The primary risks of tobacco usage include many forms of cancer, particularly lung cancer, kidney cancer, cancer of the larynx and head and neck, breast cancer, bladder cancer, cancer of the esophagus, cancer of the pancreas and stomach cancer.
There is some evidence suggesting a small increased risk of myeloid leukaemia, squamous cell sinonasal cancer, liver cancer, colorectal cancer, cancers of the gallbladder, the adrenal gland, the small intestine, and various childhood cancers. Recent studies have established a stronger relationship between tobacco smoke, including secondhand smoke, and cervical cancer in women.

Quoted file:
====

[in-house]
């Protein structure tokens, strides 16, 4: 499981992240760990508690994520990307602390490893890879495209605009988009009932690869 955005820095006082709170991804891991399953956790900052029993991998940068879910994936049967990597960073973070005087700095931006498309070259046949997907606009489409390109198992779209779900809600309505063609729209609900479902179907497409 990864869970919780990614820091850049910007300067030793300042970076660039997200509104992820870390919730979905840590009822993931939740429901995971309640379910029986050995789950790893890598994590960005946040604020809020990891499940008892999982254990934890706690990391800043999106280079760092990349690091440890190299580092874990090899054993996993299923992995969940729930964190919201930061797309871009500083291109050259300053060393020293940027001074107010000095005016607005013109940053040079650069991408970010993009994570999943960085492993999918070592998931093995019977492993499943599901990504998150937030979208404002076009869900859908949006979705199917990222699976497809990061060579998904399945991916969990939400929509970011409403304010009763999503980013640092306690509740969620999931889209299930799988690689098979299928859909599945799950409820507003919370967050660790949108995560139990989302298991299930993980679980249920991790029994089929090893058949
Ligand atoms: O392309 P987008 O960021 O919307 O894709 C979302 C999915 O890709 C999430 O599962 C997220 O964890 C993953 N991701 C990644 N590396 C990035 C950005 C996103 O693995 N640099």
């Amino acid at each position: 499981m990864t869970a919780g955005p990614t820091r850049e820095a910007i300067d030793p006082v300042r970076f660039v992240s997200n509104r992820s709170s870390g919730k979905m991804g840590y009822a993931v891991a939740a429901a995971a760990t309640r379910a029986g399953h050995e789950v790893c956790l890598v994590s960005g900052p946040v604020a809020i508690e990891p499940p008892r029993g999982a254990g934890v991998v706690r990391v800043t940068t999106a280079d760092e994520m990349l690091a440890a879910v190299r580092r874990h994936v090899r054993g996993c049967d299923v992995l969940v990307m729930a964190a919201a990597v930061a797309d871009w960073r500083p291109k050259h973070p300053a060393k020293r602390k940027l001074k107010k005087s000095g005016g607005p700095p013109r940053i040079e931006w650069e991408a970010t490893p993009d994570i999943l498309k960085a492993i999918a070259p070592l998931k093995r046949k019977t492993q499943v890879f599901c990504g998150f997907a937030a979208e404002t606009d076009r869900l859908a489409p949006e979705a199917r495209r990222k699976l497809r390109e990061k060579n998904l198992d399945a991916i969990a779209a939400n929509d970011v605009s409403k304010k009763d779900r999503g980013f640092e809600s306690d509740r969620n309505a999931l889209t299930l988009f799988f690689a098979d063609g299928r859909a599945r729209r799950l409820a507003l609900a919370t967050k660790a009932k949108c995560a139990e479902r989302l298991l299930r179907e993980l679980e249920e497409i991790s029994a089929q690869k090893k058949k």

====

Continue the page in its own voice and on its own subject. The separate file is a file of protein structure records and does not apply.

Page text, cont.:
The risk of dying from lung cancer before age 85 is 22.1% for a male smoker and 11.9% for a female smoker, in the absence of competing causes of death. The corresponding estimates for lifelong nonsmokers are a 1.1% probability of dying from lung cancer before age 85 for a man of European descent, and a 0.8% probability for a woman.